California’s Sanctuary City Mayors Vow to Resist Trump’s Orders
California’s “sanctuary city” mayors are vowing to resist President Donald Trump’s effort to make them obey immigration laws, after he signed an executive order Wednesday cutting off federal funds to “jurisdictions that willfully refuse to comply.”
Sanctuary cities and states are those that have offered shelter to illegal aliens by refusing to cooperate with federal officials in enforcing of federal immigration laws — in some cases, even refusing to turn over criminals for deportation proceedings.
President Trump promised on the campaign trail to end sanctuary cities, and Wednesday’s executive order is the first step in carrying out that pledge. It declares: “Sanctuary jurisdictions across the United States willfully violate Federal law in an attempt to shield aliens from removal from the United States. These jurisdictions have caused immeasurable harm to the American people and to the very fabric of our Republic.” The order stipulates that such jurisdictions “… are not eligible to receive Federal grants, except as deemed necessary for law enforcement purposes by the Attorney General or the Secretary [of Homeland Security].”
That has California’s sanctuary city mayors in a state of panic — and open rebellion against the new Trump administration.
In San Francisco, where Kate Steinle was infamously murdered in broad daylight in July 2015 by an illegal alien and felon with multiple convictions and deportations, Mayor Ed Lee told a press conference on Wednesday: “I am here today to say we are still a sanctuary city.” He added, according to the San Francisco Chronicle, “We stand by our sanctuary city because we want everybody to feel safe and utilize the services they deserve, including education and health care. … It is my obligation to keep our city united, keep it strong … crime doesn’t know documentation. Disease doesn’t know documentation.”
Oakland’s Mayor Libby Schaaf echoed Lee, warning that Trump’s order would “destroy trust in government” and complaining that “it’s disrespecting the American tradition of a peaceful transfer of power,” the San Jose Mercury News reported.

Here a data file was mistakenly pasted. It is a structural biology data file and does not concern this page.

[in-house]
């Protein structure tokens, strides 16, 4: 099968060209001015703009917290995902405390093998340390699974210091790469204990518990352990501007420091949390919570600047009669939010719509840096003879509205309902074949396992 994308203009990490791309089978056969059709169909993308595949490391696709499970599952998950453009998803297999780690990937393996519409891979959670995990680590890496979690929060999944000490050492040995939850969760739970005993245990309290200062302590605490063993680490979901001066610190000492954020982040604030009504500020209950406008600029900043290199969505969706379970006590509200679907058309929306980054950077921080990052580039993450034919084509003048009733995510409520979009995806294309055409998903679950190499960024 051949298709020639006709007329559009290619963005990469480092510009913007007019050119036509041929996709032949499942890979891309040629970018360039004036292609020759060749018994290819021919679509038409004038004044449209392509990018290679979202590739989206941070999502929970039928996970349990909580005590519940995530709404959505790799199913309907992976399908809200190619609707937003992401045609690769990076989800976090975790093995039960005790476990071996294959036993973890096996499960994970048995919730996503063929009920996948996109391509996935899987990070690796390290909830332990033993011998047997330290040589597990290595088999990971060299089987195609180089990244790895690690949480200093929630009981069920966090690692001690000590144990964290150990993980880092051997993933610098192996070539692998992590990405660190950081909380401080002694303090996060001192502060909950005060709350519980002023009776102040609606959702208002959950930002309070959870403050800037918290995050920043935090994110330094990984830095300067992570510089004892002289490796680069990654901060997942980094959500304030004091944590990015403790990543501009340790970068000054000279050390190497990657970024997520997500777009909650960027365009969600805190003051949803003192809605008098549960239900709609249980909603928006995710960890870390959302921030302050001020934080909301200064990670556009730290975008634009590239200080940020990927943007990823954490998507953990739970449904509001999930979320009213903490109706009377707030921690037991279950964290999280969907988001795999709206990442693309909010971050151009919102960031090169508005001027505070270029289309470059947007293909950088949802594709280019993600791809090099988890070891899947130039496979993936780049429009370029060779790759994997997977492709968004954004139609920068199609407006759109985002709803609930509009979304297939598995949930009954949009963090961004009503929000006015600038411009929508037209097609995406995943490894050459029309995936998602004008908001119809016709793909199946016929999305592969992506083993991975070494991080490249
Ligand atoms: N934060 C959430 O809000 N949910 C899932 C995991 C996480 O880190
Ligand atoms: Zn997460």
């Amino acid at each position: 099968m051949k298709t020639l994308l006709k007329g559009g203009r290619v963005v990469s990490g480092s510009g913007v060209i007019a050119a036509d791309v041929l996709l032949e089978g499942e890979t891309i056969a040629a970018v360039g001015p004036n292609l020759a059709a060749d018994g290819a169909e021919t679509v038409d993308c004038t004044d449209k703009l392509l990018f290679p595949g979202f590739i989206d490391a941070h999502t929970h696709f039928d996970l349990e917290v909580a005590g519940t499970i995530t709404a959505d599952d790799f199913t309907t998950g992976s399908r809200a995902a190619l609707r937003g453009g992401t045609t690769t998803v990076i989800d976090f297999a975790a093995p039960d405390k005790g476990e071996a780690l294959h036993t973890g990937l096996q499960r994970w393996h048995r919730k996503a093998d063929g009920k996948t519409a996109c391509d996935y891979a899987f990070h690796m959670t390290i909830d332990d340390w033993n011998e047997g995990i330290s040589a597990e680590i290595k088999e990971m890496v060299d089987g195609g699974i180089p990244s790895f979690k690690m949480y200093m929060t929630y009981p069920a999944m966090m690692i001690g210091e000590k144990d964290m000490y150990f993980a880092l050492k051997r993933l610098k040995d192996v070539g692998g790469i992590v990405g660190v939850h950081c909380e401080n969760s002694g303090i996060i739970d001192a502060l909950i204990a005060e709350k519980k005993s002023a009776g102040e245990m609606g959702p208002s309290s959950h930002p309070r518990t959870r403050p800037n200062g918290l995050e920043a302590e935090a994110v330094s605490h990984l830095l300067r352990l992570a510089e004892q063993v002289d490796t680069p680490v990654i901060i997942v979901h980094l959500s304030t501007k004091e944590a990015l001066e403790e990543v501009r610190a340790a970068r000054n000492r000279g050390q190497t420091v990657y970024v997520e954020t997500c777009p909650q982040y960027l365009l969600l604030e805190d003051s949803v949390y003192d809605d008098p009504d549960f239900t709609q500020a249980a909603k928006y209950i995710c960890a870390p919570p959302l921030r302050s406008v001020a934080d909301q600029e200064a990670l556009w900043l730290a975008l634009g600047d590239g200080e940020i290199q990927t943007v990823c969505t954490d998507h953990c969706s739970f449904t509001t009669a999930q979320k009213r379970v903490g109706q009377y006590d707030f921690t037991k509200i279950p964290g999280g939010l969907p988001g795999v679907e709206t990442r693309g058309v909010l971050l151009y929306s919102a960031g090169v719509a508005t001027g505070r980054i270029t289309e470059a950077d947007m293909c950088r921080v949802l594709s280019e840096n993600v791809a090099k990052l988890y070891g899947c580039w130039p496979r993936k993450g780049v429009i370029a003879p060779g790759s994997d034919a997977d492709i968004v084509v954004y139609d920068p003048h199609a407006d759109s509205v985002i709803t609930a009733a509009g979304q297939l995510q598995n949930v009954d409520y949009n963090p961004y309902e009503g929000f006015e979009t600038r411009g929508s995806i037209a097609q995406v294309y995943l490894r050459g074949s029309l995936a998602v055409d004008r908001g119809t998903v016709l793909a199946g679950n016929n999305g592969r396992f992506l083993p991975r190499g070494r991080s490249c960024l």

Los Angeles mayor Eric Garcetti was quoted by Southern California Public Radio’s KPCC as vowing to resist “coercion” by the Trump administration. He also said in a statement:
The idea that we do not cooperate with the federal government is simply at odds with the facts. We regularly cooperate with immigration authorities — particularly in cases that involve serious crimes — and always comply with constitutional detainer requests.
What we don’t do is ask local police officers to enforce federal immigration laws — and that’s an official LAPD policy that has been enforced for nearly 40 years. That is for everyone’s good, because trust between police and the people they serve is absolutely essential to effective law enforcement.
Garcetti also speculated that President Trump would not actually cut off federal funds to the city if it defied his order: “It would be folly for any administration to take away funds to protect America’s port. … Or take away vouchers that help get veterans who have fought for our country off the street,” he said, according to the Los Angeles Times.
San Jose Mayor Sam Riccardo, who managed to blame Trump when leftists led a violent riot against Trump supporters last June as local police stood idly by, joined the chorus of defiance. “We are not going to engage in immigration enforcement, and we are also not going to engage in conspiracies with immigration officers that are going to undermine our ability to maintain the trust and relationship that we currently enjoy with our entire community,” he said on Wednesday, according to the Mercury News.
California’s newly-installed attorney general, Xavier Becerra, was similarly defiant, declaring in one of his first press statements: “Executive orders do not change existing law. Executive orders cannot contradict existing law. And Executive orders can be challenged for violating constitutional and legal standards in their enforcement. … The California DOJ will protect the rights of all of its people from unwarranted intrusion from any source, including the federal government.”
Sanctuary city mayors and state officials appear to be pinning their hopes on the constitutional principle that the federal government cannot compel or commandeer state and local governments to carry out its functions.
However, they will struggle to find an answer for their own arguments from just a few years ago that immigration law is an area of exclusive federal jurisdiction that supersedes state and local law. Democrats made that case passionately against Arizona’s SB 1070, which allowed local law enforcement officers to ask people whom they stopped for another legitimate purpose to prove that they were legally resident in the United States. (The law was largely struck down at the Supreme Court.)
Furthermore, there is nothing states and municipalities can do about the power of the federal government over its own funds.
One city in California agreed with Trump’s policy: Fresno, the state’s fifth-largest city and the heart of the conservative Central Valley. The city’s new mayor, Lee Brand, told the editorial board of the Fresno Bee: “I’m not going to make Fresno a sanctuary city because I don’t want to make Fresno ineligible from receiving potentially millions of dollars in infrastructure and other types of projects … My philosophy is to follow the law and to avoid these national culture-war questions.”